In an attempt to reason with Santa this year, my 8-year-old grandson Gage wrote him a letter. Here is his Christmas list exactly as he wrote it:
"Santa You are so nice because you give everyone thats good presents. bad people get coal. Our family present might be an Xbox 360! I hope I get one. I also want a 3DS. I might get one for my B-day/birthday. but I am So happy! I have always wanted to see you. but I have a quisten. (I spelled that wrong.) is Redof the Red nosed Raindeer Real? Yes or No? Circle wich one. Well merry chirmas! and good luck. from gage.
PS. Write if my mom or Dad got me a membership for club penguin. Circle wich one. Yep Nope.
PSS. To know if you are real please (if you can) wake me up so I can see you. and if Redof is Real can I see him?
PSSS. one elf to."
As juvenile as the letter reads, it's actually an adult attempt to use logic on a completely fantastical proposition. It's also much better than I managed at his age.
I wrote several childhood letters to Santa, only one of which survives. I penned this list of Christmas demands when I was 7.
"Dear Santa. This is Bobby. I want a slingshot and a gun that shoots corks and a bow and 100 arrows and a turtle and a reel hatchet. Do not bring me any more pajamas. love Bobby. P.S. Are you reel? PSS what does Jesis look like?"
This is not as bad as the Christmas operational plan I wrote when I was 9, spelling out in detail Santa's "accidental" fall from our roof and subsequent burial in the backyard.
I was after that sack of presents. Why ask for a few things when you can keep everything? It would have worked, too, but I fell asleep.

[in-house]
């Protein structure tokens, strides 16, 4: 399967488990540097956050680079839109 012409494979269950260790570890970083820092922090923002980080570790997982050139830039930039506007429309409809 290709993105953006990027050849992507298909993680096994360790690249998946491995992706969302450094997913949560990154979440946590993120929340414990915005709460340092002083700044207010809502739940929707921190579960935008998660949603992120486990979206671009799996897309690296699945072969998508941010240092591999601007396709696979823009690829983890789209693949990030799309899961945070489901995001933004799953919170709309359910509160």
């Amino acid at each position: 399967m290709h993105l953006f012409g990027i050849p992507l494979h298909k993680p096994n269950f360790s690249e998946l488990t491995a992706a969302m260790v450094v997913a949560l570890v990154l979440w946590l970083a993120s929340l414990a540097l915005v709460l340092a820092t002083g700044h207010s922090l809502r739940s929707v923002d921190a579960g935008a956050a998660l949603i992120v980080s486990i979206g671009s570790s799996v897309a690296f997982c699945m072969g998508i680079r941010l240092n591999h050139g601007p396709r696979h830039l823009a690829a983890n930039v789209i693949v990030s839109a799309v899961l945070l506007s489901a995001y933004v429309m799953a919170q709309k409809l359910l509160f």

Gage's letter gives me an idea. OK, maybe not. It would probably freak him out if Sonny put on a Santa suit and white beard, then snuck into Gage's bedroom in the middle of the night.
There's the risk of Gage having a Christmas seizure if he woke to find Santa leaning over him in the dark. No telling how long he would believe after that.
Also, even if he didn't faint from shock, Gage is smart enough to insist on seeing "Redof" and the elf. Those might be a little harder to come by.
All of this really begs the question about a child's belief in Santa. Some parents tell their kids he isn't real. Others say he is. Some kids figure it out on their own.
I didn't. I hung onto the magical belief as long as possible. The thought of being able to influence Santa with cookies and obsequious drivel appealed to me. He was a busy guy. He had to be easier to fool than the old man.
Eventually I was told the truth against my will. I felt robbed and bereft of hope. The magic was sucked out of life. Eleven years old and I was already considering a drinking problem.
Even then it took another couple of years before I gave up completely and accepted grim reality. The hope of being able to influence the imponderable doesn't fade easily.
I've decided to let things be. Gage can figure out Santa on his own. The kid is going to be my age soon enough. He'll need the practice dealing with life's other "Santas."
There are lots of great mysterious things over which a guy is required to have total faith and no real say government, career, church, marriage, TV programming, politicsâ¦.
Hey, it's a big list.
Robert Kirby can be reached at firstname.lastname@example.org or facebook.com/stillnotpatbagley.